A disposable bio-nano-chip usuing agarose beads for protein analysis
McDevitt, John T.
Master of Science
This thesis reports on the fabrication of a disposable bio-nano-chip (BNC), a microfluidic device composed of polydimethylsiloxane (PDMS) and thiolene-based optical epoxy which is both cost-effective and suitable for high performance immunoassays. A novel room temperature (RT) bonding technique was utilized so as to achieve irreversible covalent bonding between PDMS and thiolene-based epoxy layers, while at the same time being compatible with the insertion of agarose bead sensors, selectively arranged in an array of pyramidal microcavities replicated in the thiolene thin film layer. In the sealed device, the bead-supporting epoxy film is sandwiched between two PDMS layers comprising of fluidic injection and drain channels. The agarose bead sensors used in the device are sensitized with anti-C-reactive protein (CRP) antibody, and a fluorescent sandwich-type immunoassay was run to characterize the performance of this device. Computational fluid dynamics (CFD) was used based on the device specifications to model the bead penetration. Experimental data revealed analyte penetration of the immunocomplex to 100μm into the 280μm diameter agarose beads, which correlated well with the simulation. A dose response curve was obtained and the linear dynamic range of the assay was established over 1ng/mL to 50ng/mL with a limit of detection less than 1ng/mL.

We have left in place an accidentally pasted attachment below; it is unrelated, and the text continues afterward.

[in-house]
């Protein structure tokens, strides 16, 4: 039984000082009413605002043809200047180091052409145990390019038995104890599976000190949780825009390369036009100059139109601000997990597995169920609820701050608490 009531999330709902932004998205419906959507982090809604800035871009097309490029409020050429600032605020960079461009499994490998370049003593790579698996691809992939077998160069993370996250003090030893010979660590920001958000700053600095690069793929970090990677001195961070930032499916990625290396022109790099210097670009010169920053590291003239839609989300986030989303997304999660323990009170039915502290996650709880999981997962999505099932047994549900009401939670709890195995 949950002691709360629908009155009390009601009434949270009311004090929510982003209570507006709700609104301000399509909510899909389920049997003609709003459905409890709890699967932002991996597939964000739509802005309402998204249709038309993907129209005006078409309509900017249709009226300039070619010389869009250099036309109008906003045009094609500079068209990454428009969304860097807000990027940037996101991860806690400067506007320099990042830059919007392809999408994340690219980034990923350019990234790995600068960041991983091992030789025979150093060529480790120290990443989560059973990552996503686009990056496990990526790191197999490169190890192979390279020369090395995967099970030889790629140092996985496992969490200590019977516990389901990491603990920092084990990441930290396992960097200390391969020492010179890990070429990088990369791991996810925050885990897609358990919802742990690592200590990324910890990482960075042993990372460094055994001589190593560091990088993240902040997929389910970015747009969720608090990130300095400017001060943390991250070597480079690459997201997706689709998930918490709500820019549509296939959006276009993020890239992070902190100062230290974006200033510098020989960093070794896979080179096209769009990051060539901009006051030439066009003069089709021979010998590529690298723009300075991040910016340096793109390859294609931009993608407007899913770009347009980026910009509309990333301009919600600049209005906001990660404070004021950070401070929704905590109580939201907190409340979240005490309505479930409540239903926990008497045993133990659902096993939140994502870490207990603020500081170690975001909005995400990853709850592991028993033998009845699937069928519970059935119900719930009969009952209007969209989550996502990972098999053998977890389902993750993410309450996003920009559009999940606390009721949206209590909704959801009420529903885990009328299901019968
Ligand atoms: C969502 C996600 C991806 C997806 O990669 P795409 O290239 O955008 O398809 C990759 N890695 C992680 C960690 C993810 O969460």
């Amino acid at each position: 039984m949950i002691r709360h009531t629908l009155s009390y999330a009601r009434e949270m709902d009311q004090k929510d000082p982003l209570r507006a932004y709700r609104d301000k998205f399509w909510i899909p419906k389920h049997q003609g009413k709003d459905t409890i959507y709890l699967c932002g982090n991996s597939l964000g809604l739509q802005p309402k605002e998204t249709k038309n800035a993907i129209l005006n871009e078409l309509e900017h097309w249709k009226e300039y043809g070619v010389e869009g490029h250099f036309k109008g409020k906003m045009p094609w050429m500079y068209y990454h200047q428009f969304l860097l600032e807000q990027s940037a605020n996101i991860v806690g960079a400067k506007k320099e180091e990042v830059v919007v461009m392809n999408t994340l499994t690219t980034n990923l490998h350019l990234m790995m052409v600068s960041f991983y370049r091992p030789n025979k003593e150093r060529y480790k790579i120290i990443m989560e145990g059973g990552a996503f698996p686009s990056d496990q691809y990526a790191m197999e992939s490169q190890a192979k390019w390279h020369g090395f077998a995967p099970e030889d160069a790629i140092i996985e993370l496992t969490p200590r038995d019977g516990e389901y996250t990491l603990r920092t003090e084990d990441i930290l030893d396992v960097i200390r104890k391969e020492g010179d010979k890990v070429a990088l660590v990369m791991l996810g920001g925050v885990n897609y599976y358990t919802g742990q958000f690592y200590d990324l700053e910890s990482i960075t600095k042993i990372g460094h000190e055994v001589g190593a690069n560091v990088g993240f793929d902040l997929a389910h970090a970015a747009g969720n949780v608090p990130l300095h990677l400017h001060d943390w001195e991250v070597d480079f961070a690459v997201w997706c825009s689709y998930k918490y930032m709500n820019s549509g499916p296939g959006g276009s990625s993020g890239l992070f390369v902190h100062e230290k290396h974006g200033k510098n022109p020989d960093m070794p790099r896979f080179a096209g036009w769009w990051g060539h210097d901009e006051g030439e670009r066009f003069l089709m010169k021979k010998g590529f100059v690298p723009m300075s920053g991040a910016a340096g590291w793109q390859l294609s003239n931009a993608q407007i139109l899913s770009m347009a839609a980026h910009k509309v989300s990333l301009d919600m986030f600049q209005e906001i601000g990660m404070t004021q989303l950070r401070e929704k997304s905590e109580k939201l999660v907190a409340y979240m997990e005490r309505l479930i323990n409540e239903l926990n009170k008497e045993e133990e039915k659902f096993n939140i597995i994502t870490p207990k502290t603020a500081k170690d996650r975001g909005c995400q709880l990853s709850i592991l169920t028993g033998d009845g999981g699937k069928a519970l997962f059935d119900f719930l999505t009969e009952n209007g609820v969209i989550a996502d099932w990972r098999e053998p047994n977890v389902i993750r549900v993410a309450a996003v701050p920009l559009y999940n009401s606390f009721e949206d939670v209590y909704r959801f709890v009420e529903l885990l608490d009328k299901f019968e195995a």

Applied sciences; Biological sciences; Biomedical engineering; Biophysics